Mothering in a pandemic

by Amy Wright Glenn

So, I did it.

It’s all set. The space is clean ~ Ok, honestly, the dishes aren’t done but hey, the rest of the apartment looks great! ~  My 8-year-old son Taber has entered the land of Narnia. He loves listening to our Audible collection featuring professional actors reading the entire CS Lewis series. We read it together first, and now Patrick Stewart has taken over. I’m good with that.

Yes, it’s all set.

I don my pink headset and soft piano music calms my spirit. I open up my inbox. Flooded. Yep, I expected that. So much coming at me these days. Lots of increase in my work load as our grief and mourning phobic culture takes an important U-turn. With over 80,000 deaths in the US due to Covid-19 ~ and around 2,000 added daily to this toll ~ talk of death, illness, and sorrow become less and less taboo. Given that my professional work entails holding space for life’s transitions, my inbox is flooded. And now I’m diving in.

While I can make some headway with work during the day ~ my main focus is, and I believe should be, centered around crafting a healthy, spacious, academically stimulating, and play-based/get outside and bike or we’ll go bonkers kind-of-day with my son. Given this, I usually do the heavy lifting with regard to working from home as a writer and teacher at night. When it’s really quiet. When the moon shines through my large office windows. I usually dive in then because I can. Because I have hours of uninterrupted time and finally the spaciousness needed to craft words together ~ to weave them as one weaves cloth to keep loved ones warm. But today, wow, today it looks like I’m going to make a serious dent ~ in daylight hours.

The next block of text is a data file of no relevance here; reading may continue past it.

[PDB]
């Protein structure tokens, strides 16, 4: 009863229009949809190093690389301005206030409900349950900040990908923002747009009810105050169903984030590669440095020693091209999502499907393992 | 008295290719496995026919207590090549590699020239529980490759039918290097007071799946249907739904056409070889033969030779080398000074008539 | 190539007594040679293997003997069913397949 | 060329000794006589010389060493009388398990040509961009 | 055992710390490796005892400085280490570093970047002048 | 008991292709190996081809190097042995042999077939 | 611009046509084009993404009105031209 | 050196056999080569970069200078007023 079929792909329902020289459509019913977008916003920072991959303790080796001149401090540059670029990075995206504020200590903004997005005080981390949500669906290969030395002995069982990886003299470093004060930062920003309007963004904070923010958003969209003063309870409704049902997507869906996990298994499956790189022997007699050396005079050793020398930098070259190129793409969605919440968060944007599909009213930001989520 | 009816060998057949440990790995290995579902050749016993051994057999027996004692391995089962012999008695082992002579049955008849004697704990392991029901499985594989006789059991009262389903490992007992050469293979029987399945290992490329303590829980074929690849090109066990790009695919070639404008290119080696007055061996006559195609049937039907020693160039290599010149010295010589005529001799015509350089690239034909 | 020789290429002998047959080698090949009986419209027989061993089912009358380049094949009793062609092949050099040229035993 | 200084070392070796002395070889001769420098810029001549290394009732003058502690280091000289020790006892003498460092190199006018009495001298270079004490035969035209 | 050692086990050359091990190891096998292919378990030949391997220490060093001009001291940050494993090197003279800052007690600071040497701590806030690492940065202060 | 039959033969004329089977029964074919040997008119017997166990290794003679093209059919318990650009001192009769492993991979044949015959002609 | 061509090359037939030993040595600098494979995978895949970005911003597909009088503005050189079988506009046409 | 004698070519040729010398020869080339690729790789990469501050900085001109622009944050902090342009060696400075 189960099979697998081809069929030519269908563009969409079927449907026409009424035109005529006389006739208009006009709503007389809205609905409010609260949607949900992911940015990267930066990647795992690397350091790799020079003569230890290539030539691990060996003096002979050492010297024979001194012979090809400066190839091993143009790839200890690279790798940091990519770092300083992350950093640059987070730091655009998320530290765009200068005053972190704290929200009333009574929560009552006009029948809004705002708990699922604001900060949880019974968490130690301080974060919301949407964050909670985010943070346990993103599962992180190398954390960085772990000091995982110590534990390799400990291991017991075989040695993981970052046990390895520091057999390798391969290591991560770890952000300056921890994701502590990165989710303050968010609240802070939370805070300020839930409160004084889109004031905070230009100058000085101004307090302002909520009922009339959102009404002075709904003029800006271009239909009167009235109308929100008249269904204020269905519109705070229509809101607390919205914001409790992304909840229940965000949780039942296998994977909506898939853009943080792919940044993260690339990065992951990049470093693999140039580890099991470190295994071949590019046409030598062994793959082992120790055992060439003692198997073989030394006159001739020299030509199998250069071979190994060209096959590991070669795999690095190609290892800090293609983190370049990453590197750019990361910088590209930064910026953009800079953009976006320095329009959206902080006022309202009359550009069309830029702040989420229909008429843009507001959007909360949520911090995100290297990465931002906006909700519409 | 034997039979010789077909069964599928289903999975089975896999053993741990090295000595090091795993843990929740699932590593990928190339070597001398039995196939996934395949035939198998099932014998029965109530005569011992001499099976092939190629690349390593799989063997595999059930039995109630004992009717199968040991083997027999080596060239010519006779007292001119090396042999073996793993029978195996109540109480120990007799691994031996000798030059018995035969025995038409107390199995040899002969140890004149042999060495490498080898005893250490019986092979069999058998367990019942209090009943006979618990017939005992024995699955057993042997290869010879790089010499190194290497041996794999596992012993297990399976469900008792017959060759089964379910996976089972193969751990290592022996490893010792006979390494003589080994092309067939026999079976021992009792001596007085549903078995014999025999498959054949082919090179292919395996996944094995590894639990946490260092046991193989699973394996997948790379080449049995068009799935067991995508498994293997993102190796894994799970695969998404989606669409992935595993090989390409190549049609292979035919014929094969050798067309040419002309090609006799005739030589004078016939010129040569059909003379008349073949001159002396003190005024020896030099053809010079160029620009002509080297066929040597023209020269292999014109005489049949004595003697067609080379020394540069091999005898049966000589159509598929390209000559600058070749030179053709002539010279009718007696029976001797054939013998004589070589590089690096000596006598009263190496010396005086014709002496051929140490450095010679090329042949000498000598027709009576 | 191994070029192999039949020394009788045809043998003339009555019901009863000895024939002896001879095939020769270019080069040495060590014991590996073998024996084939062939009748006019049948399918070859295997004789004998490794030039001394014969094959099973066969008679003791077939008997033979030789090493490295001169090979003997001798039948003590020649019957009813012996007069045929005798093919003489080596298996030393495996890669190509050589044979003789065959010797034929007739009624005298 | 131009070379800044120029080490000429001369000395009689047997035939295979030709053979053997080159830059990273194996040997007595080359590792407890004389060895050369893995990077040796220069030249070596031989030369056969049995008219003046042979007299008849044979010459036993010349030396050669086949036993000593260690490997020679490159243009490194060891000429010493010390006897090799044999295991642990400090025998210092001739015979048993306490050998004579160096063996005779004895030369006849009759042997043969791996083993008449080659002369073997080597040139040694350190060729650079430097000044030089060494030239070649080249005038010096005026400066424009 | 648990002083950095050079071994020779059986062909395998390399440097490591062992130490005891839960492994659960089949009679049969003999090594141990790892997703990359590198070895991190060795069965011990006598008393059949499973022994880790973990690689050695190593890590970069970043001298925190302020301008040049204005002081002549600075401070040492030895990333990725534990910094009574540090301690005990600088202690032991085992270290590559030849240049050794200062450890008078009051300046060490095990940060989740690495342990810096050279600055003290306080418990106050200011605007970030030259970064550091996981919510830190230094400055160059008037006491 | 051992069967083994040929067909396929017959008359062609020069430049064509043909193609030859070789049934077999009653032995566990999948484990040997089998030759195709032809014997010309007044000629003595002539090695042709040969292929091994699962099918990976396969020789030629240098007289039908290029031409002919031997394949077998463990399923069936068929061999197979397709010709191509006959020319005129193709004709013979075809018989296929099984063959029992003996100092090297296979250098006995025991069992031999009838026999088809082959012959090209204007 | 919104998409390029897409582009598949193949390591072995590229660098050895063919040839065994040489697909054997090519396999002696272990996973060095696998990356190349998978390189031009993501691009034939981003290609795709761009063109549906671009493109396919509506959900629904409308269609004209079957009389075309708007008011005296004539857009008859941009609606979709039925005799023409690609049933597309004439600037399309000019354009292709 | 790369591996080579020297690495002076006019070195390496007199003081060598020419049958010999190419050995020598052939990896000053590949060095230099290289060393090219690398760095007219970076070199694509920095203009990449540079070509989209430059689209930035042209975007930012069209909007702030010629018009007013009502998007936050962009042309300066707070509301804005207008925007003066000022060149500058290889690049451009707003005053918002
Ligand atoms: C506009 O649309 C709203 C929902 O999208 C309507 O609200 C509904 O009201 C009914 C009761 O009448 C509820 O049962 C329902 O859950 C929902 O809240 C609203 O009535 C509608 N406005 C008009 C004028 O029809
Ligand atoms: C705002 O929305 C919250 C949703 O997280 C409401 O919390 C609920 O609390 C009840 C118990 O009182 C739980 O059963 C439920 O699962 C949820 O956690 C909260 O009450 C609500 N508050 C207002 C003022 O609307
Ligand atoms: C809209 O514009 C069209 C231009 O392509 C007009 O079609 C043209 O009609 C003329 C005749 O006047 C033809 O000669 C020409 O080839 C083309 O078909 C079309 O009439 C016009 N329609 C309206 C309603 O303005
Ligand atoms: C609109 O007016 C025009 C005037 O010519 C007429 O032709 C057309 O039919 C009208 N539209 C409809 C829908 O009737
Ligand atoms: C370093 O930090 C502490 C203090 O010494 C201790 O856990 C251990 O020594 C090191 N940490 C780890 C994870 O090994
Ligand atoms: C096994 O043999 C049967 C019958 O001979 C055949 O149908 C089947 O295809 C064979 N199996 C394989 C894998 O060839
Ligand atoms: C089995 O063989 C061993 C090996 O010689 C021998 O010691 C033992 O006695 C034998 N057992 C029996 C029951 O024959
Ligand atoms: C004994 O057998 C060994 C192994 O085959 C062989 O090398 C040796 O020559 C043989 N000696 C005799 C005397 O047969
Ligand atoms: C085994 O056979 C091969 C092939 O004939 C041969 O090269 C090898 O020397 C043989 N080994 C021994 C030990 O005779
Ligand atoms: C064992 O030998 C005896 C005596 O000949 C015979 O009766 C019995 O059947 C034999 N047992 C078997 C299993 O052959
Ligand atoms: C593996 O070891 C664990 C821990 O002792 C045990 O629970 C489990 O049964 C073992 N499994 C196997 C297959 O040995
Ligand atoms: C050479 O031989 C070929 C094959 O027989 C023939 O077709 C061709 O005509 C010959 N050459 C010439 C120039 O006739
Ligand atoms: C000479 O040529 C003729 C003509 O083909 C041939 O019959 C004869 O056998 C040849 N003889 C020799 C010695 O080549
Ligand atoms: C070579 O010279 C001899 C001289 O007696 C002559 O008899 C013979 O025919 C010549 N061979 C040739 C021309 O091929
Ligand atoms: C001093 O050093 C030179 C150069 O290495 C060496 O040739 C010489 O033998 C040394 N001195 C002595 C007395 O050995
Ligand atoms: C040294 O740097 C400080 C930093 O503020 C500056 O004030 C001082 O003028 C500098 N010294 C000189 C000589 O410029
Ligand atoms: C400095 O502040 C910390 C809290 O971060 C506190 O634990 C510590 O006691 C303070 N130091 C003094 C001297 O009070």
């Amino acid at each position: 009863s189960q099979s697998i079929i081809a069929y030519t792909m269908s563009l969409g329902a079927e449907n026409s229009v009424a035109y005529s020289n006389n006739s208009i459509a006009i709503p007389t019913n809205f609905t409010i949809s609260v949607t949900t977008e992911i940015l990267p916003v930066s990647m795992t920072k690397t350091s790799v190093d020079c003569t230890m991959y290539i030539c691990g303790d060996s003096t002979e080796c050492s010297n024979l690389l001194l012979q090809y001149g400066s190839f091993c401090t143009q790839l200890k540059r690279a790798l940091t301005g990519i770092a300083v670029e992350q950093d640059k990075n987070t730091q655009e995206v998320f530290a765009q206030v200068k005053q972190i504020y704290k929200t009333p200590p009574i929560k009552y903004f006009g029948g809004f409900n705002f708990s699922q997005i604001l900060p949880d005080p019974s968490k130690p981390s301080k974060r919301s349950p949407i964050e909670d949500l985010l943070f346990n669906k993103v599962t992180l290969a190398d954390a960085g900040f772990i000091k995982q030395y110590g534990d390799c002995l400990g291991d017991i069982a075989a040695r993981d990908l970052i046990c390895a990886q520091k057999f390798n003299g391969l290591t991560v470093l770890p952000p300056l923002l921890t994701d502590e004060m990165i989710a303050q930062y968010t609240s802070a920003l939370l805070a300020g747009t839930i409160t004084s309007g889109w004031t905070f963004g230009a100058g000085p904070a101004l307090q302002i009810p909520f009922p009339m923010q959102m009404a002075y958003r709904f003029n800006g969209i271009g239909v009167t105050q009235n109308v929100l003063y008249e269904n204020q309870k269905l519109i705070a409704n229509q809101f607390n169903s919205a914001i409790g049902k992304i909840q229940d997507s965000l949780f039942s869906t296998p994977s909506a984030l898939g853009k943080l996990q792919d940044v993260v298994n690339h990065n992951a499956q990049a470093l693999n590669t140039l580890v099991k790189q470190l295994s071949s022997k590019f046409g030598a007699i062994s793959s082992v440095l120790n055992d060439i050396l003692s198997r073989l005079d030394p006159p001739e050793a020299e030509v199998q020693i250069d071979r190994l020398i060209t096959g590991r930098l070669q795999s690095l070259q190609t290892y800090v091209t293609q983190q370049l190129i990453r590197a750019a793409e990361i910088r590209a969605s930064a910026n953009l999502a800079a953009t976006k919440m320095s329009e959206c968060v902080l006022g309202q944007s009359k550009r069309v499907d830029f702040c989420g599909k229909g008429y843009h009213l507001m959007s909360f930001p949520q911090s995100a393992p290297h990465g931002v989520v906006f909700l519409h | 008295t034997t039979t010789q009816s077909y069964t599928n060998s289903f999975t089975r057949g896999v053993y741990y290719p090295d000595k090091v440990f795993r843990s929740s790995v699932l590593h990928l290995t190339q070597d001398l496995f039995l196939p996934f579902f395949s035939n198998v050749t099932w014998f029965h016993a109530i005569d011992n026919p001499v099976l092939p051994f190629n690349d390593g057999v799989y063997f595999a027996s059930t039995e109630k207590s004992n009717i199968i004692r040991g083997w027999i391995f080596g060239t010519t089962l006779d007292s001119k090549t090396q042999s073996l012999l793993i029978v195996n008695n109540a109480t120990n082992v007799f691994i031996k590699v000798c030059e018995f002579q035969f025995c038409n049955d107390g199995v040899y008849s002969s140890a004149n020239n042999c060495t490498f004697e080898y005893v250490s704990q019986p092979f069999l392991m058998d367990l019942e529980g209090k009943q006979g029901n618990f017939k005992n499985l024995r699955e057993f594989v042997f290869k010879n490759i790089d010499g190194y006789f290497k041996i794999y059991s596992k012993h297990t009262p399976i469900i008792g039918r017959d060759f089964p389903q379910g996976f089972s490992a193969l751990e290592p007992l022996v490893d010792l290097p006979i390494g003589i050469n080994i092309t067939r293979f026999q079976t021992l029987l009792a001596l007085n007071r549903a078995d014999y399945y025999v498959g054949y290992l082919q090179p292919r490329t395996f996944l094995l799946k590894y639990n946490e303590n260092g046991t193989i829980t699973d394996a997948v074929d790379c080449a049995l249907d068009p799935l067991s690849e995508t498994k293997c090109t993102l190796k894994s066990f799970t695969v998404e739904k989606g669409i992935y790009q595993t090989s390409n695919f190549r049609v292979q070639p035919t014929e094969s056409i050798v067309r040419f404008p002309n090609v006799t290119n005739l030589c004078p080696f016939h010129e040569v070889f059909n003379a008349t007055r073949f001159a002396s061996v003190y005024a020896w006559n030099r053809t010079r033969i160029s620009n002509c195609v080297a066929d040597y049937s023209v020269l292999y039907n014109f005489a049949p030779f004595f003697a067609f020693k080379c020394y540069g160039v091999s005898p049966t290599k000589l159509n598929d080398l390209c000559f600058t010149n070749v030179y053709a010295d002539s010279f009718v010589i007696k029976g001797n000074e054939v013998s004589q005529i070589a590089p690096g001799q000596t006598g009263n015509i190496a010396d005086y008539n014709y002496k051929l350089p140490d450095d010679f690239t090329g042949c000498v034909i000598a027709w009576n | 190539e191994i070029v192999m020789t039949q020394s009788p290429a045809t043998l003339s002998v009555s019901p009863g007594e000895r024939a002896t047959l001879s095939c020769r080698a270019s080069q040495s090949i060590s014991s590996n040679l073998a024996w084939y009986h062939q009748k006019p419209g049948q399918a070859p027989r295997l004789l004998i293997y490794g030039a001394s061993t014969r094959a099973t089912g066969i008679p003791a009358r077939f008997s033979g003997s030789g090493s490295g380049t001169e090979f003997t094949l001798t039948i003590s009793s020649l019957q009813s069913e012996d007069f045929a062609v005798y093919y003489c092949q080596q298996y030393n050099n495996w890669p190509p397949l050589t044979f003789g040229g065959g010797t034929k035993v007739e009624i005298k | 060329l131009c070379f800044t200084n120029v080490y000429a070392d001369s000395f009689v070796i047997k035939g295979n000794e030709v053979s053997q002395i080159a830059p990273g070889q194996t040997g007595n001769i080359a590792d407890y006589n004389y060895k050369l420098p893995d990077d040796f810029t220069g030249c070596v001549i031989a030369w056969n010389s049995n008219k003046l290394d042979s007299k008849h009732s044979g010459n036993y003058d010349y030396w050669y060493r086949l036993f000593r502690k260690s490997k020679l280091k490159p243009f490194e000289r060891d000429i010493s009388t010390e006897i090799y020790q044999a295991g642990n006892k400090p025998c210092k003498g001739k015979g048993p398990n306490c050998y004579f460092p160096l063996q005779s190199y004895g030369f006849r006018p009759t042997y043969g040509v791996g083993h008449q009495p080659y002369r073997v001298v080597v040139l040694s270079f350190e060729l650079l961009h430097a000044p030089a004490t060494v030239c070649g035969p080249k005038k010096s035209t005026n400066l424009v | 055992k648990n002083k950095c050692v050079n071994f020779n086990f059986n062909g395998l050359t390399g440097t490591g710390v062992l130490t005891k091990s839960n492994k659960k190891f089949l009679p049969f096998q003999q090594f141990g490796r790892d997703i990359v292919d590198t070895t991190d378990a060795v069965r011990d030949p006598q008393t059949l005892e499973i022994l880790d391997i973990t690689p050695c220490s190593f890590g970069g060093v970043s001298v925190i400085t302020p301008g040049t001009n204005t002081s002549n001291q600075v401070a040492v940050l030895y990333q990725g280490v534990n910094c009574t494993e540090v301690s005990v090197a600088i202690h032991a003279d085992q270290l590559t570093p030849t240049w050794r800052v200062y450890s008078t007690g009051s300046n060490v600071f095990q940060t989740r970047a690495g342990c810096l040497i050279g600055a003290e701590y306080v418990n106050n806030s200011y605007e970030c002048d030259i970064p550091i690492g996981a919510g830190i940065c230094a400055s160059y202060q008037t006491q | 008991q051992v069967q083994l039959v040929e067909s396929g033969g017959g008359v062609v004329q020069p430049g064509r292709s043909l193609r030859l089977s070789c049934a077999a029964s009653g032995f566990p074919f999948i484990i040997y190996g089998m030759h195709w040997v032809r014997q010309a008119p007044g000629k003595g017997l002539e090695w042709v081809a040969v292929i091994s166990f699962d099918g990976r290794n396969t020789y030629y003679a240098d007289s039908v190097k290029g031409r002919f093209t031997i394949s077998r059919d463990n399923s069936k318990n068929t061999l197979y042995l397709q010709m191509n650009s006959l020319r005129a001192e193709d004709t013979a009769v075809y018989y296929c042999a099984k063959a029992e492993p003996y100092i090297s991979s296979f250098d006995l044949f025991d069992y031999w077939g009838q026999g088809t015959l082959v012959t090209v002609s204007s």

My cup of black tea is at hand.

I begin to type.
I begin to work.
The flow unfolds.

And Then….

“Mommy! Mommy! You’ve got to see this!”

I feel my stomach tighten and a certain expletive comes to mind.

“Mommy! Please! You’ve got to come here and see!”

I take a deep breath and release it slowly. Then I take another one. I remember what is more important than my inbox. I remove my headset. Goodbye soft piano music. I stand up and walk out of my bedroom turned office space to see what calls me forth.


A big smile greets me. An extended hand. “You’ve got to see this!”

Narnia has been usurped. Set aside. Something more fascinating than Marsh Wiggles and Bulgee Bears has seized the moment. Interested, I follow my son and he leads me to our screened-in porch. He points to something that has landed on the other side of the screen. I look at his face, he is entranced. I follow his finger point and find myself staring at a very extraordinary beetle.

“Mom, this is the coolest bug I’ve ever seen.”

I look more closely.

It is iridescent. The back of the beetle is bright green, shining like an emerald. Its long antennae perch atop a head full of eyes. Wow!

And for a moment we are both quiet. For a moment, there’s no Narnia. There’s no Covid-19, no email land to conquer, no dishes in the sink. There’s just this. This amazing and unexpected moment of staring at a very cool bug with my son.

“It’s beautiful,” he says.

Taber emphasizes the word “beautiful” and I know he means it. I look at my budding scientist fascinated with all creepy crawly cool creatures. I kiss the top of his head.

“Yep, it sure is.”

And then: “Thanks for showing me.”